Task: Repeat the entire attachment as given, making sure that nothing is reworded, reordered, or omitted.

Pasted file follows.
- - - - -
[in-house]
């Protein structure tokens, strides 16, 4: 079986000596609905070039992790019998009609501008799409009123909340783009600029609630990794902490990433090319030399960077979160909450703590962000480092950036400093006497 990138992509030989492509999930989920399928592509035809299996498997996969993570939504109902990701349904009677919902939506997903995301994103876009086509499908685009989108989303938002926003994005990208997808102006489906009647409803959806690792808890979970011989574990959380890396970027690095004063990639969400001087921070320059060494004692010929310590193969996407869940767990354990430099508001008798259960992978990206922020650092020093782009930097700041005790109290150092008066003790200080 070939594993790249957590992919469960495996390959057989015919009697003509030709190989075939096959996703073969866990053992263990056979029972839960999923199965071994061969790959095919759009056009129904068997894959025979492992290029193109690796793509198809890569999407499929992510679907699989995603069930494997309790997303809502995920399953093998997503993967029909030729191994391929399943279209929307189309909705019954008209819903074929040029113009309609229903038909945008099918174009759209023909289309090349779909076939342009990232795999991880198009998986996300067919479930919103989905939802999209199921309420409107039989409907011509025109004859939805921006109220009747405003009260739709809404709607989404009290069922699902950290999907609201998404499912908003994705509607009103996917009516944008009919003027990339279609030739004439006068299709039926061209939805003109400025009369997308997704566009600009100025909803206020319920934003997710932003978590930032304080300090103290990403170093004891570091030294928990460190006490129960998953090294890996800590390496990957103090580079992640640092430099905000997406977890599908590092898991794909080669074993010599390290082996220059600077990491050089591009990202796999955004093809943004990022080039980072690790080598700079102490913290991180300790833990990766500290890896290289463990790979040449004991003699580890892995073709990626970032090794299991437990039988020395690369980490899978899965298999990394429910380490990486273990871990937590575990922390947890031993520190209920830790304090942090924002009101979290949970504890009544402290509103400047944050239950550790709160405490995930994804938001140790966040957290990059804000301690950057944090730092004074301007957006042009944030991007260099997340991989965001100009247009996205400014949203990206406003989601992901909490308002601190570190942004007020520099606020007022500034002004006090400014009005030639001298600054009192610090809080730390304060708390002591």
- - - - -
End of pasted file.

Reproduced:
[in-house]
């Protein structure tokens, strides 16, 4: 079986000596609905070039992790019998009609501008799409009123909340783009600029609630990794902490990433090319030399960077979160909450703590962000480092950036400093006497 990138992509030989492509999930989920399928592509035809299996498997996969993570939504109902990701349904009677919902939506997903995301994103876009086509499908685009989108989303938002926003994005990208997808102006489906009647409803959806690792808890979970011989574990959380890396970027690095004063990639969400001087921070320059060494004692010929310590193969996407869940767990354990430099508001008798259960992978990206922020650092020093782009930097700041005790109290150092008066003790200080 070939594993790249957590992919469960495996390959057989015919009697003509030709190989075939096959996703073969866990053992263990056979029972839960999923199965071994061969790959095919759009056009129904068997894959025979492992290029193109690796793509198809890569999407499929992510679907699989995603069930494997309790997303809502995920399953093998997503993967029909030729191994391929399943279209929307189309909705019954008209819903074929040029113009309609229903038909945008099918174009759209023909289309090349779909076939342009990232795999991880198009998986996300067919479930919103989905939802999209199921309420409107039989409907011509025109004859939805921006109220009747405003009260739709809404709607989404009290069922699902950290999907609201998404499912908003994705509607009103996917009516944008009919003027990339279609030739004439006068299709039926061209939805003109400025009369997308997704566009600009100025909803206020319920934003997710932003978590930032304080300090103290990403170093004891570091030294928990460190006490129960998953090294890996800590390496990957103090580079992640640092430099905000997406977890599908590092898991794909080669074993010599390290082996220059600077990491050089591009990202796999955004093809943004990022080039980072690790080598700079102490913290991180300790833990990766500290890896290289463990790979040449004991003699580890892995073709990626970032090794299991437990039988020395690369980490899978899965298999990394429910380490990486273990871990937590575990922390947890031993520190209920830790304090942090924002009101979290949970504890009544402290509103400047944050239950550790709160405490995930994804938001140790966040957290990059804000301690950057944090730092004074301007957006042009944030991007260099997340991989965001100009247009996205400014949203990206406003989601992901909490308002601190570190942004007020520099606020007022500034002004006090400014009005030639001298600054009192610090809080730390304060708390002591």